Art found a sunked canoe and wanted to rescue it. He and Hamp spent considerable time doing so. Meanwhile, just below the shipwreck the rest of the group found the river obstructed. Al got out and chopped and sawed until he cleared the way. Meanwhile, everyone was getting worried about Hamp and Art so Mike and Al unloaded their canoe and began paddling upstream to find them. The trip upstream ended in an upset so it was fortunate that the canoe had been unloaded prior to the rescue. But Hamp and Al did manage to pull the wrecked canoe out of its grave. It was a 17’ Grumman in pretty decent shape but extremely dirty from its time submerged in the river. Art and Janice tied it behind the Canadienne and it was there the rest of the trip. It did cause some problems getting hung up in tight places, but there is another boat in the navy now. It was christened the Edmund Fitzgerald but was being called the ghost boat before the trip ended. Janice was calling it something else under her breath.
The character of the river changed to a swampy terrain with neither banks nor sandbars. A spot was found to eat the usual gourmet river lunch and then the eleven continued downstream toward the wayside park at SR 285 which was reached a little after three. There was a long break at the park but then it was down river again. It was a nice day for paddling but it was obvious that the canoe guide was correct in saying campsites are scarce below the wayside park. Although the GPS said it was not far from Gin Hole it was wisely decided to take the first possible one. It was afte six when the weary crowd reached the campsite, and abandoned fisherman’s place on a bluff. It had lots of trash and an access road but really did have lots of space for tents and fires away from the left over couches and mattresses.
Hamp cooked two shepherd’s pies in Dutch ovens. He said they were actually cottage pies since they were made with hamburger rather than mutton, but no one complained. It was a dandy meal and was something never served before on a Fellow Traveler trip.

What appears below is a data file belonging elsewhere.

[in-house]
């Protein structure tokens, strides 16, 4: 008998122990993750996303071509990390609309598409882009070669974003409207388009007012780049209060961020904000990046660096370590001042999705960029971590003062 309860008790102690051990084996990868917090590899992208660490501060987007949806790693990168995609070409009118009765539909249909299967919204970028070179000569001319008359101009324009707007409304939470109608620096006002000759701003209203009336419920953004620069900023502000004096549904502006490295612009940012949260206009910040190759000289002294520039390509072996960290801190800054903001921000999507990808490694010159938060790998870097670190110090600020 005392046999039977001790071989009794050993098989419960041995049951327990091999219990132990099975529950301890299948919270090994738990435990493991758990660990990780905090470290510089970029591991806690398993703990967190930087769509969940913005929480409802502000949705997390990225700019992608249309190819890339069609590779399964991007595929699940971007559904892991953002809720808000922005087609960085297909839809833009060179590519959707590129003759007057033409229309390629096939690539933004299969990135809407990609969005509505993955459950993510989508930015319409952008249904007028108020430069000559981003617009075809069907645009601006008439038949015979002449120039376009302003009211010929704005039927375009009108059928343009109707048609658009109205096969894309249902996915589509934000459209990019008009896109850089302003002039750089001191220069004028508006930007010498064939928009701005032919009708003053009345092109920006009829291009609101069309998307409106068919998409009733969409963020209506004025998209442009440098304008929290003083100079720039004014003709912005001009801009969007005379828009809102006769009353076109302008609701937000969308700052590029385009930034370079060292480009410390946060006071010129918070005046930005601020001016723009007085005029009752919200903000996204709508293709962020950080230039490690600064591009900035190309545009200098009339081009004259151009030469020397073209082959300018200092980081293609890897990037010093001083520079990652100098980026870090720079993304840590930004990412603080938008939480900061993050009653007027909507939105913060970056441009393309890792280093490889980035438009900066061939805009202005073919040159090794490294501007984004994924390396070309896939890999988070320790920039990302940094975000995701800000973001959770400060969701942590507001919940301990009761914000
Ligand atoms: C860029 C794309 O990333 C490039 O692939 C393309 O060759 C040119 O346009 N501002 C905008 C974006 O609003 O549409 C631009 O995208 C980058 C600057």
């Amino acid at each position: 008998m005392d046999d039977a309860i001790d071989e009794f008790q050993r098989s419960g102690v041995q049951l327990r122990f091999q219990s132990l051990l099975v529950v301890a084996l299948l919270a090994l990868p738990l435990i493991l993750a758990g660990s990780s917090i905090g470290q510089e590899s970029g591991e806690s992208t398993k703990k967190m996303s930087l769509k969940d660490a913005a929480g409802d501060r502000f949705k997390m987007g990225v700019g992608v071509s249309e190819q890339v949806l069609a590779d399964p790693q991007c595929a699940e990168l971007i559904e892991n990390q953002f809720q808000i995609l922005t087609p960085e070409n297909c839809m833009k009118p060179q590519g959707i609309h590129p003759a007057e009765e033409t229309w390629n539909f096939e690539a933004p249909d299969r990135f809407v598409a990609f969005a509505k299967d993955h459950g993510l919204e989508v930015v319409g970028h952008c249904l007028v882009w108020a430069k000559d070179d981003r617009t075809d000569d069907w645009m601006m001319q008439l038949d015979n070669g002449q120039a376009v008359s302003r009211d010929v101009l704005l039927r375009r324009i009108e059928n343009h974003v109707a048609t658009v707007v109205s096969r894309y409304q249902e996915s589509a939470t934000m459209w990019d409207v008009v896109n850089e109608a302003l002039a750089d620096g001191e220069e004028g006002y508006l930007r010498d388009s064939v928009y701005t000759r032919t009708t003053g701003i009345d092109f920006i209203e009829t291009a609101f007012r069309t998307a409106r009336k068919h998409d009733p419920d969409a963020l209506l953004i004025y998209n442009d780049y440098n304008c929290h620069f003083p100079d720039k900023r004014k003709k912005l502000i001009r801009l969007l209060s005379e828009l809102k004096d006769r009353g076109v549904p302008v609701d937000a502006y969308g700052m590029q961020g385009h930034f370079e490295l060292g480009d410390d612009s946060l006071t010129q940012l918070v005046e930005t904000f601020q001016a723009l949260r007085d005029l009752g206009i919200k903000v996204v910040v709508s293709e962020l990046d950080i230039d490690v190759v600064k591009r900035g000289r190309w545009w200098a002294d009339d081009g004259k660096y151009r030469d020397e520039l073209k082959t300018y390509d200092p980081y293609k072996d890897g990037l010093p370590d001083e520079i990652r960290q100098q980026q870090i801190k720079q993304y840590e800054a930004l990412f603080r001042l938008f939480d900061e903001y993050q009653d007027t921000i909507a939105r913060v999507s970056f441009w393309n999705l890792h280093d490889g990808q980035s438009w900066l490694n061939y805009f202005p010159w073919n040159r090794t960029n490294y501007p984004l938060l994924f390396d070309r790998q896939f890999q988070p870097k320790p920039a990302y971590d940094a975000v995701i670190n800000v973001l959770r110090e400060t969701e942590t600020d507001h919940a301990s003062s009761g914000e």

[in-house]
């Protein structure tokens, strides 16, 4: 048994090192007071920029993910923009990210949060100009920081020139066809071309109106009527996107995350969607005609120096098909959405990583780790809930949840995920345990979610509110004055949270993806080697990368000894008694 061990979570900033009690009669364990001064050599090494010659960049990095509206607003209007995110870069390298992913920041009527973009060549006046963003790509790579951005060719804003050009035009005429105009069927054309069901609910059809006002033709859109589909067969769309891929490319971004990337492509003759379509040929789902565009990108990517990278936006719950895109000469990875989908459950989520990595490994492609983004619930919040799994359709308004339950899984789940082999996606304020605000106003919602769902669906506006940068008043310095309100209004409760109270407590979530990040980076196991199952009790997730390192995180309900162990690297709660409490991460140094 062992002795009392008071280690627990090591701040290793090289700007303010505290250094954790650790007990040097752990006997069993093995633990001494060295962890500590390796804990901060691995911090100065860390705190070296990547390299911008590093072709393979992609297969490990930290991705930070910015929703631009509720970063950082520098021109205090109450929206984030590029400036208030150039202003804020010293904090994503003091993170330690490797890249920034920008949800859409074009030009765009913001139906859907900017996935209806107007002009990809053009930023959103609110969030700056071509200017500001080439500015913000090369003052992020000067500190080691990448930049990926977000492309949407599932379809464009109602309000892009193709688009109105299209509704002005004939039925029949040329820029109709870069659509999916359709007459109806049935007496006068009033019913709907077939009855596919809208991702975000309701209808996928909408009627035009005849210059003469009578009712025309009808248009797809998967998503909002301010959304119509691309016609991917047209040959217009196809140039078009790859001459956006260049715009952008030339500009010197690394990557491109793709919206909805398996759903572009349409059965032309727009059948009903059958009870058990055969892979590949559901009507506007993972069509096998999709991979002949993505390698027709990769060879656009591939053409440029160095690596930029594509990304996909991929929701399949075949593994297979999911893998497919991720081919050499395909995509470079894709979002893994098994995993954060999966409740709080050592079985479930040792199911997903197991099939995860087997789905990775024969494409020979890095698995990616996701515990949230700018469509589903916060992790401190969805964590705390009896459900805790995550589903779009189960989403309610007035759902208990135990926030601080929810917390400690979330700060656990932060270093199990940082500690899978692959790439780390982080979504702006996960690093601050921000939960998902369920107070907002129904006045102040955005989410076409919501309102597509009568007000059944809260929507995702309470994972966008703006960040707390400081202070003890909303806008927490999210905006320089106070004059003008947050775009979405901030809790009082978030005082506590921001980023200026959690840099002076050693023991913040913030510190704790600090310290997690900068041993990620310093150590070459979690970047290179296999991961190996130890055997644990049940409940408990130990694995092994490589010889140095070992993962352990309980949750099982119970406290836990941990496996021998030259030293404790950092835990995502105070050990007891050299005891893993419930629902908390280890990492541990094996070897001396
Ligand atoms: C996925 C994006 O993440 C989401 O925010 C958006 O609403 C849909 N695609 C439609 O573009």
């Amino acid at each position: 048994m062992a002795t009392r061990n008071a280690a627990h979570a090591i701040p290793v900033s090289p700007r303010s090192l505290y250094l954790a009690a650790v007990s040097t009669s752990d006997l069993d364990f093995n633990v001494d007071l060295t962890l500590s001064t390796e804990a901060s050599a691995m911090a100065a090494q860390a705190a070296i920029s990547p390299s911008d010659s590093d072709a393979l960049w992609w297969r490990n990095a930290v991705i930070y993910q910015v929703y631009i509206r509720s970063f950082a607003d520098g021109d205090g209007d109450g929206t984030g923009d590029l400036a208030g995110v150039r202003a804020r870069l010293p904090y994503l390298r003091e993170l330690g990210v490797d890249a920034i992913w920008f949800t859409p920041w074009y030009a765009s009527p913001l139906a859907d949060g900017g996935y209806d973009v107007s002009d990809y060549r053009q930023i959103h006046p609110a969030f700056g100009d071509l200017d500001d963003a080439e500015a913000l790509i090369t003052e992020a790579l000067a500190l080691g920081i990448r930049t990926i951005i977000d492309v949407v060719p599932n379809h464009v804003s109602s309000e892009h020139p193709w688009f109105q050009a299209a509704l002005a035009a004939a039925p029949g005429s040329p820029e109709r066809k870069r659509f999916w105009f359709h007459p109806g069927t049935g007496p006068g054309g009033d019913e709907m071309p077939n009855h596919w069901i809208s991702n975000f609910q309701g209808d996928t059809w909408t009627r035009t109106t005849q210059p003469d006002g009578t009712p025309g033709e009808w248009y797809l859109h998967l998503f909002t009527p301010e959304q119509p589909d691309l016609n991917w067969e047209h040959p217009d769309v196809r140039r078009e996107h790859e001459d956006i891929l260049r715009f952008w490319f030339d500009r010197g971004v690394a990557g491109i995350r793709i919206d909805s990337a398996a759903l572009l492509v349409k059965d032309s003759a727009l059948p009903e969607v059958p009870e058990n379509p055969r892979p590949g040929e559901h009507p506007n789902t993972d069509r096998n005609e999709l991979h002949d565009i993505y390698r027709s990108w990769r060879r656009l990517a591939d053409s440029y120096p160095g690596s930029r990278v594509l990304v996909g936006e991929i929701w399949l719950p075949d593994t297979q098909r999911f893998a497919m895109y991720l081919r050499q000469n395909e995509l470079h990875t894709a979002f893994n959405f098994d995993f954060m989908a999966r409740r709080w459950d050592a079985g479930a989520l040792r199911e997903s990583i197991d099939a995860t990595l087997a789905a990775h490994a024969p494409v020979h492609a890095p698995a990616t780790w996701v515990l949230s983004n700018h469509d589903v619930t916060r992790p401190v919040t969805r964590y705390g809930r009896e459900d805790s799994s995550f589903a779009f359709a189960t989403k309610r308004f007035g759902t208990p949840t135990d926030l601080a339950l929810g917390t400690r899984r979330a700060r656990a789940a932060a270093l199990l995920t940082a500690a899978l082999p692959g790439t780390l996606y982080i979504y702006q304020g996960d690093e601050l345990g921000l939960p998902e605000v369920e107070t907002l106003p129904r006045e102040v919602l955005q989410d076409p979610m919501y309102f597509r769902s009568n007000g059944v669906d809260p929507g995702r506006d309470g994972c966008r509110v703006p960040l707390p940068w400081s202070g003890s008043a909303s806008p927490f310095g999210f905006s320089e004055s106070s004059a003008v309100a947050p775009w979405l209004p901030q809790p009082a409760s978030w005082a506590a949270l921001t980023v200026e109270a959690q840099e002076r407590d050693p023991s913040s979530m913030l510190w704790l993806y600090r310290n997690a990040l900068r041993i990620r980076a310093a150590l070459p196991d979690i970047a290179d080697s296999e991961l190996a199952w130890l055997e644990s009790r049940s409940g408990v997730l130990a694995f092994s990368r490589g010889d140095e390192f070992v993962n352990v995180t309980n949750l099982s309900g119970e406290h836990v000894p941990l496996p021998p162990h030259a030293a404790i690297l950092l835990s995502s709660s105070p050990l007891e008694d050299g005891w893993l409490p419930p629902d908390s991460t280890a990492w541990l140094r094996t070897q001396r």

There was another great campfire. The night was much warmer than Thursday. Owls and whippowills sang lullabies. A lot of the campers stayed up pretty late talking, but once in bed everyone slept warmly.
Again no one started making noises until after daylight. Rick and Harry cooked a nice breakfast of sausage, eggs, and grits. Art noted that the eggs were yellow.
The canoes were floating downstream shortly after nine thirty. It was 2.21 GPS miles to Gin Hole Landing but the estimated distance was four miles. And it was a tedious four miles due to the numerous obstructions, pull overs, and float unders. There was one float under where Charlie got out of the canoe to help guide the other canoes beneath a log, but found himself greeted by a pit bull and a Doberman. The dogs came right down to the river bank but never actually entered the water. It was a tense moment but the dogs finally lost interest and all the canoes were shoved beneath the logs with no upsets.
It was about eleven when the Yellow River was reached. It was a totally different scene. The river was wide and obviously well-suited for motor boat traffic. The paddlers took a rest at the junction and some young men in a motorboat warned of an impending storm. The skies were threatening. Gin Hole Landing was reached within thirty minutes. Art took the drivers back to Wal-Mart in the Suburban Profane to retrieve the the vehicles but left the canoe trailer. It was loaded by the time they returned. Everyone said good bye and agreed it was a fun trip. The Edmund Fitzgerald made it safely to Art’s house in Tallahassee and after a good pressure washing and draining the water from the rear flotation chamber it should be ready for a Fellow Traveler outing.